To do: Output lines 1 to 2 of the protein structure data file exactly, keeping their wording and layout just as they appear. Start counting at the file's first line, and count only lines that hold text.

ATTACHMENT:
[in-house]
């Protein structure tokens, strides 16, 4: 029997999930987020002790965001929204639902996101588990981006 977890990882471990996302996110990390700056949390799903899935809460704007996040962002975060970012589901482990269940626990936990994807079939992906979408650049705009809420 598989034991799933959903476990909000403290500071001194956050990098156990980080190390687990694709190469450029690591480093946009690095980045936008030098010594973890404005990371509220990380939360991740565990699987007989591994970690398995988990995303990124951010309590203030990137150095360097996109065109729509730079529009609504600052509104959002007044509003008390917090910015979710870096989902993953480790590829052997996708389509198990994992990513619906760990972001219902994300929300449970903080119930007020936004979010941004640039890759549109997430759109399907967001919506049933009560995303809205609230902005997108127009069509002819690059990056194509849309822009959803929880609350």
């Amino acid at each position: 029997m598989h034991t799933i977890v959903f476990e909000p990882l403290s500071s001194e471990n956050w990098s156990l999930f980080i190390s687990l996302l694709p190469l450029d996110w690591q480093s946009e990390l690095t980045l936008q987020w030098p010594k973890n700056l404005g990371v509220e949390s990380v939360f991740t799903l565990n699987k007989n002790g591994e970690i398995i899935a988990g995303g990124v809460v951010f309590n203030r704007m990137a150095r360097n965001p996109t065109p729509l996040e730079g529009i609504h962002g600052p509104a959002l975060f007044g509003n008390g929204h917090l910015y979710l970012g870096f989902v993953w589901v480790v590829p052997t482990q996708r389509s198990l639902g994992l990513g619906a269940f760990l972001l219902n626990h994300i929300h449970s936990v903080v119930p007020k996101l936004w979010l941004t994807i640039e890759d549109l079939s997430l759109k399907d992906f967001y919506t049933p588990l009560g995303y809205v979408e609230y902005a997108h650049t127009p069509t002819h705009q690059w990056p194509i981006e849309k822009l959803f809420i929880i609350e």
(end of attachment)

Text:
[in-house]
């Protein structure tokens, strides 16, 4: 029997999930987020002790965001929204639902996101588990981006 977890990882471990996302996110990390700056949390799903899935809460704007996040962002975060970012589901482990269940626990936990994807079939992906979408650049705009809420 598989034991799933959903476990909000403290500071001194956050990098156990980080190390687990694709190469450029690591480093946009690095980045936008030098010594973890404005990371509220990380939360991740565990699987007989591994970690398995988990995303990124951010309590203030990137150095360097996109065109729509730079529009609504600052509104959002007044509003008390917090910015979710870096989902993953480790590829052997996708389509198990994992990513619906760990972001219902994300929300449970903080119930007020936004979010941004640039890759549109997430759109399907967001919506049933009560995303809205609230902005997108127009069509002819690059990056194509849309822009959803929880609350």